For the last week it seems Mom has been doing pretty well. And that makes me so happy. It almost makes me not worry. Not sure that will every go away completely. I want to talk to her everyday but there are days it just doesn’t happen. Sometimes she just doesn’t answer her phone or I call at the wrong time. Or, and this is the best thing, she is out with one of my sibs at IHOP or some BBQ joint.
Last week my brother send me a video of mom positively beaming over her scrambled eggs. I hadn’t seen her that happy in a while. He got her at a good time. Mid-morning. She’s isn’t groggy from just being awakened and hasn’t faded in heat-of-the-sun afternoon nap time.
Last week around 8:30pm her time – 9:30 mine – but still on the late side for her, I got a call. My phone lights up with this awesome picture of her that I love. It’s a true miracle of photography because Mom hates pictures. And you have to trick her into smiling. But that day we were at Galveston beach, she had her hood up, wind blowing, feet in the sand, smoking her cigarette; her all time happy place. And she looked up and smiled. Snap. Got it.
Well that’s the picture that pops up on my phone when she calls – which isn’t so often anymore.
This time she was different. She was calm. Quiet. Almost reflective. Contemplative. This was a Mom I hadn’t heard from since the move and perhaps long before that. After some chit-chat about the weather, my asking some yes/no questions. She said,
“Well, are you going to read to me?”
“Sure. Do you want to read to me from the prayer book?”
“No. You read…”
Ok hold here for a second – you need some back story as to why I would say the next thing I said. Mom, an ex-Catholic, (raised in Catholic schools by a mother who was raised as an orphan in a convent and Catholic schools), spent my entire childhood actively walking me as far away from any sort of formal religion or thinking of that kind.
But time changes things.
God, in His hilarity and wisdom, brought me full circle. A story I will tell another time. But suffice to say it wasn’t what my mother planned or even what I ever suspected.
Before Mom entered the Home and as she began to show signs of dementia I gave her my prayer book. And she would occasionally read it to me over the phone. (Ok, it was my little trick to get her to play… “Mom please pick a prayer for me. You always find the good ones.” Which was no lie. She always does.) Then since she’s moved it’s been harder to keep this embryonic tradition in tact but I have tried to some success.
So when she asked me to read to her I naturally assumed she meant the prayer book.
“No. You read.”
I had my Bible in my lap as I had already settled in and was doing a bit of studying myself. So, it was there… sooo… I said,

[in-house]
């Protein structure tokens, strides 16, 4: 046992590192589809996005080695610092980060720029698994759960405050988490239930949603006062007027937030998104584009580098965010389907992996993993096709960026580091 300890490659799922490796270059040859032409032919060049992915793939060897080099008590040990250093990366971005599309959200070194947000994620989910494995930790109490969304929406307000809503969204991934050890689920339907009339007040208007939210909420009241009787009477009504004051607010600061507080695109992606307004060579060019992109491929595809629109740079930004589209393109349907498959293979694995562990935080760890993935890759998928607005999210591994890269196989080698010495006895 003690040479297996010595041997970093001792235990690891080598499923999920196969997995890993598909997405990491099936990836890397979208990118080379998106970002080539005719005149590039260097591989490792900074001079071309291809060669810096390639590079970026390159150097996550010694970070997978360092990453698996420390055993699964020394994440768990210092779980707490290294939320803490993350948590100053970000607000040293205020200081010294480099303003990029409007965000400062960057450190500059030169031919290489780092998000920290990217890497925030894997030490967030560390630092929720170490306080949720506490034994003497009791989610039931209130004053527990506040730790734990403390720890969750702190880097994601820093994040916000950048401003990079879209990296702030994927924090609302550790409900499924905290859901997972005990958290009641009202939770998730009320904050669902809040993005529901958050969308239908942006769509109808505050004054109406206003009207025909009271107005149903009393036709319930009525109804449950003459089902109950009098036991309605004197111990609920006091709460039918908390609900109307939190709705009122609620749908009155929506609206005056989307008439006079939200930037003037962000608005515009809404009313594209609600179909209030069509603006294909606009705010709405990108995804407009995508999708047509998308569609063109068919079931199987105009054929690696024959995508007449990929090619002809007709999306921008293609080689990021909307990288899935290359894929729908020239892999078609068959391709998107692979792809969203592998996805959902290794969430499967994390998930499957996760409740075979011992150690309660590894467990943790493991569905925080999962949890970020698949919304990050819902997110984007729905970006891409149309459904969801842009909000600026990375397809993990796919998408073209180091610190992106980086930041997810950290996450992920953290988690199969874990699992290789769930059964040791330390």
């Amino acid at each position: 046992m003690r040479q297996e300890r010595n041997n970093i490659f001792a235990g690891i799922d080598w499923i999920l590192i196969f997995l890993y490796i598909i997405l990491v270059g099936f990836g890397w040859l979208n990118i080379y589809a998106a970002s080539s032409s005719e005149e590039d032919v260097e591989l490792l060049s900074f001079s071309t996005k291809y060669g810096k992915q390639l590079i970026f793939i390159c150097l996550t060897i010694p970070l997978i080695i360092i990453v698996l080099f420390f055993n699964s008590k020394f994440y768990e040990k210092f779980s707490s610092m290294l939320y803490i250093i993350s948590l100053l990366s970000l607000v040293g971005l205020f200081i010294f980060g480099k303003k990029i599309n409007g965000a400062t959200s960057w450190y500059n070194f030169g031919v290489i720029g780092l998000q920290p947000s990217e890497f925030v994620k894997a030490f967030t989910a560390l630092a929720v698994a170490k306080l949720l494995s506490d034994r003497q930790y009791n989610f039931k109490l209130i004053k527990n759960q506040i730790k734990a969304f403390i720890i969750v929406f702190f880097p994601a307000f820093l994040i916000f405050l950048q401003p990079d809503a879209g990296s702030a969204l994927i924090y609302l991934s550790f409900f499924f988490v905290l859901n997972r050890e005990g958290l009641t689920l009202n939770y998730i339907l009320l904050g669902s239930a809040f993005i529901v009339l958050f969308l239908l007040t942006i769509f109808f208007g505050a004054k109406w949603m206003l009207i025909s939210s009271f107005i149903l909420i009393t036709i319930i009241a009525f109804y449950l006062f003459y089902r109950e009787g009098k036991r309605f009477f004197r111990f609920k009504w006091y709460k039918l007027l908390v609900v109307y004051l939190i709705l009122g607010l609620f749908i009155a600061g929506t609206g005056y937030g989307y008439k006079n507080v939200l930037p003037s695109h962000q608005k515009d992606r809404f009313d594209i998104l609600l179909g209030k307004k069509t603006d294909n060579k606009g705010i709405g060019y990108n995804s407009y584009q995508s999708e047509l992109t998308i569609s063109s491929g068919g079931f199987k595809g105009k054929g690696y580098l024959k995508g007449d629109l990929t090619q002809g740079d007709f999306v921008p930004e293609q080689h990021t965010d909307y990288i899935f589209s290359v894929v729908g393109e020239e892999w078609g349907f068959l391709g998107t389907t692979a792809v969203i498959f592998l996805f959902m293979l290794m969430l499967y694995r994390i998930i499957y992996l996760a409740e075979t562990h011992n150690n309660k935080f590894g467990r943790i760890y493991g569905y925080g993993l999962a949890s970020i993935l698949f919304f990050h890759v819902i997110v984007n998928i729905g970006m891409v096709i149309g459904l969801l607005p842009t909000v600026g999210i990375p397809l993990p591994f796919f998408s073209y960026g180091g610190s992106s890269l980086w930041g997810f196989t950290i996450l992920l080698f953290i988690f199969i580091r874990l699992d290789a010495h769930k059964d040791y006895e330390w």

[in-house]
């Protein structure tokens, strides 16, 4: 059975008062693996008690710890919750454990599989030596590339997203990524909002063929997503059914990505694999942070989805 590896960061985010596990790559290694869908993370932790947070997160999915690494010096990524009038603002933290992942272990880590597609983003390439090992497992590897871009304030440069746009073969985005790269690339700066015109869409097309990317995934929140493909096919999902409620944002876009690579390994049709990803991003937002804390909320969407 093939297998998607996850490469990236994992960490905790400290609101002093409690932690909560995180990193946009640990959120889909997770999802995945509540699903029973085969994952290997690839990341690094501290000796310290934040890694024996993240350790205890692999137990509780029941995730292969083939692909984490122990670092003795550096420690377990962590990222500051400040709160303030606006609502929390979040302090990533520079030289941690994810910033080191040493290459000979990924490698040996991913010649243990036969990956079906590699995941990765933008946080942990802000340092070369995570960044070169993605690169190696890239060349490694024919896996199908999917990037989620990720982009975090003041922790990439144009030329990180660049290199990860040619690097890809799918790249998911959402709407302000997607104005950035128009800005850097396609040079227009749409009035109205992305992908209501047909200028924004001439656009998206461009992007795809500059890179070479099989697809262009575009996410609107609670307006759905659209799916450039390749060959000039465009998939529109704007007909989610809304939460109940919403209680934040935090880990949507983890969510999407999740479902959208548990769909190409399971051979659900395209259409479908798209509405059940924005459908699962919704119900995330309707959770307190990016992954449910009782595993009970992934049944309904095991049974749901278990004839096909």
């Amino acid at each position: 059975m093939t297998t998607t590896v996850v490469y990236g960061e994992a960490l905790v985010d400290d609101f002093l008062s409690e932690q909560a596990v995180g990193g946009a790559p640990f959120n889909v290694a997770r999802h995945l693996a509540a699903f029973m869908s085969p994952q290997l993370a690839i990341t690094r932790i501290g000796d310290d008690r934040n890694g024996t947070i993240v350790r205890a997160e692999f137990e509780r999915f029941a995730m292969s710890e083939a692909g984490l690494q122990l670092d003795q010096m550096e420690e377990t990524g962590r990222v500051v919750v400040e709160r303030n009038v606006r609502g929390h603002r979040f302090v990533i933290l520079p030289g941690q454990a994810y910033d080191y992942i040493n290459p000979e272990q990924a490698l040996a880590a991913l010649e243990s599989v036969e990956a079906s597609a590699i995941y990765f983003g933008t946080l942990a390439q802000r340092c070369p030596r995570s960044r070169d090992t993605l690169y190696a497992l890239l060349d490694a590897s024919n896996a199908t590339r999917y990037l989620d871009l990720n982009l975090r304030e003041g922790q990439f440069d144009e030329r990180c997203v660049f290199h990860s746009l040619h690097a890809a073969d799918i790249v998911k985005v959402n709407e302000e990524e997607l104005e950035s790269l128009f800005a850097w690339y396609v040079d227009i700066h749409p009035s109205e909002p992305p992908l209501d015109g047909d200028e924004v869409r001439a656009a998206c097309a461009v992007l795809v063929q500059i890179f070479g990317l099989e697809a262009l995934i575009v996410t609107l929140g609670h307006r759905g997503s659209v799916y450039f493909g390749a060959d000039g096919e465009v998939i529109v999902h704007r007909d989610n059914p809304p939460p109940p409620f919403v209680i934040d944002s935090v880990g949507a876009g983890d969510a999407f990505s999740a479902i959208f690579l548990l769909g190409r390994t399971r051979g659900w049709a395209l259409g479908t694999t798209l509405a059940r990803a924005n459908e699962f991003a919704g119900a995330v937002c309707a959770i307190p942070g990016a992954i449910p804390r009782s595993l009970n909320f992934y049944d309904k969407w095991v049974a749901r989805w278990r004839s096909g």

“Ok…from…(huge risk here) the… Bible?”
[Stop time. Who IS this woman?]
I have spent some time in talks with spiritual mentors in this season of accompanying Mom into this new and uncharted land of dementia for all of us. And I was advised and reassured that in old age many people surprise us by turning to God or opening up spiritually in ways they never did before. I hoped. I prayed for it. I did. But honestly. This woman? I wasn’t gonna roll the dice. I had hope but not a lot of faith.
And then here it was …happening… about a year later…
My brain went into overdrive realizing how vastly UNEQUIPPED I was to be the leader of my Mother’s first toe dip into waters she had not trod for years. Waters I barely tread myself! The tread leading the trod.
I’m thinking ok ok proverbs no no I don’t know proverbs well enough uh use PSALMS yes POETRY. My actor background safety space kicking in. But which ones?!… No thwarting of enemies please. I flipped.
I scanned quickly while keeping up the conversation about my nieces dogs and porch sitting…
Then. Psalm 142.
With my voice I cry out to the Lord:
With my voice I plead for mercy
to the Lord.
I pour out my complaint before Him;
I tell my trouble before Him.
When my spirit faints within me,
you know the way!
In the path where I walk
They have hidden a trap for me.
Look to the right and see:
There is none who takes notice of me;
No refugee remains to me;
No one cares for my soul.
I cry to you, oh Lord;
I say “you are my refuge,
my portion in the land of the living.”
Attend to my cry,
For I am brought very low!
Deliver me from my persecutors,
For they are too strong for me!
Bring me out of prison,
that I may give thanks to your name!
The righteous will surround me,
for you will deal bountifully
|Psalm 142, You Are My Refuge|
There was a deep silence. I couldn’t believe the perfection of it all. And I could.
She had felt imprisoned in this new place, and no doubt her mind as well. She had been brought very low as she reminded me in her unsubtle and growling ways. She had complaints. Many.
She needed to cry out to the Lord. She needed that. But did she know she could do that? I believe this Psalm 142 said yes, you can.
Just like Shakespeare’s Sonnet 147 allowed me to scream my ex-boyfriends were “black as hell and dark as night.” Oh, weren’t those the days.
“You know,” she said, “I believe that….about life.”
She thanked me. I thanked God. I didn’t ask her a lot of questions and didn’t ruin the moment with words that were becoming to hard for her now. God had done the talking.
I had not heard Mom speak with such a serenity for … possibly ever?
She wanted more. I frantically flipped again. And, of course. Boom. There it was.
“Love never ends.”
Who was God talking to now?
There is a gift in memory loss. A great gift. A suffering gift. A sacrifice. But the true sacrifice isn’t the pain of the confusion, anxiety, worry, and frustration of not knowing…anything… anymore. The sacrifice is in losing your life… to save it.
I think it well worth it.
|Love never ends. (Corinthians 13:8)|